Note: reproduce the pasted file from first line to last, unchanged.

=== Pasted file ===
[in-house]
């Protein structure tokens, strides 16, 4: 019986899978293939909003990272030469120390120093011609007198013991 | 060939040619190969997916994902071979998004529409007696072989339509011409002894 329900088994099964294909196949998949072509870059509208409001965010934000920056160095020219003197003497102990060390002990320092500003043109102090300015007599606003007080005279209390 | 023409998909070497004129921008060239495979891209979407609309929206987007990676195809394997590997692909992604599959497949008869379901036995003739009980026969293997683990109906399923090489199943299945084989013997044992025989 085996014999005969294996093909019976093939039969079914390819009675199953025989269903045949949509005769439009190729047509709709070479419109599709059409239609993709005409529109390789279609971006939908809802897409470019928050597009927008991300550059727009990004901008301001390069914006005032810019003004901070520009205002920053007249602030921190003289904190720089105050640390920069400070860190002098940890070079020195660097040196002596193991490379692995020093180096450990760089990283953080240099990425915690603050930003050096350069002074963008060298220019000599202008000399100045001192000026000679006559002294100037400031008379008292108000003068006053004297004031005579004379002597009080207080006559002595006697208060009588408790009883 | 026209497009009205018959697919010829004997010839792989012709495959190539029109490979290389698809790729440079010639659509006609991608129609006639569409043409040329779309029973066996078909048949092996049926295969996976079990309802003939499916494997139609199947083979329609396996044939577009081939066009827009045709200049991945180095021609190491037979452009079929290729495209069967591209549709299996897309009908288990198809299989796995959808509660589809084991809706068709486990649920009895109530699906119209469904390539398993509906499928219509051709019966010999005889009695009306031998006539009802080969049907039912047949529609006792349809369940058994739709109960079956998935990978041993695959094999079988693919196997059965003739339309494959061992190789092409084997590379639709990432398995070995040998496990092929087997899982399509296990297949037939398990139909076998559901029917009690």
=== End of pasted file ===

[in-house]
């Protein structure tokens, strides 16, 4: 019986899978293939909003990272030469120390120093011609007198013991 | 060939040619190969997916994902071979998004529409007696072989339509011409002894 329900088994099964294909196949998949072509870059509208409001965010934000920056160095020219003197003497102990060390002990320092500003043109102090300015007599606003007080005279209390 | 023409998909070497004129921008060239495979891209979407609309929206987007990676195809394997590997692909992604599959497949008869379901036995003739009980026969293997683990109906399923090489199943299945084989013997044992025989 085996014999005969294996093909019976093939039969079914390819009675199953025989269903045949949509005769439009190729047509709709070479419109599709059409239609993709005409529109390789279609971006939908809802897409470019928050597009927008991300550059727009990004901008301001390069914006005032810019003004901070520009205002920053007249602030921190003289904190720089105050640390920069400070860190002098940890070079020195660097040196002596193991490379692995020093180096450990760089990283953080240099990425915690603050930003050096350069002074963008060298220019000599202008000399100045001192000026000679006559002294100037400031008379008292108000003068006053004297004031005579004379002597009080207080006559002595006697208060009588408790009883 | 026209497009009205018959697919010829004997010839792989012709495959190539029109490979290389698809790729440079010639659509006609991608129609006639569409043409040329779309029973066996078909048949092996049926295969996976079990309802003939499916494997139609199947083979329609396996044939577009081939066009827009045709200049991945180095021609190491037979452009079929290729495209069967591209549709299996897309009908288990198809299989796995959808509660589809084991809706068709486990649920009895109530699906119209469904390539398993509906499928219509051709019966010999005889009695009306031998006539009802080969049907039912047949529609006792349809369940058994739709109960079956998935990978041993695959094999079988693919196997059965003739339309494959061992190789092409084997590379639709990432398995070995040998496990092929087997899982399509296990297949037939398990139909076998559901029917009690």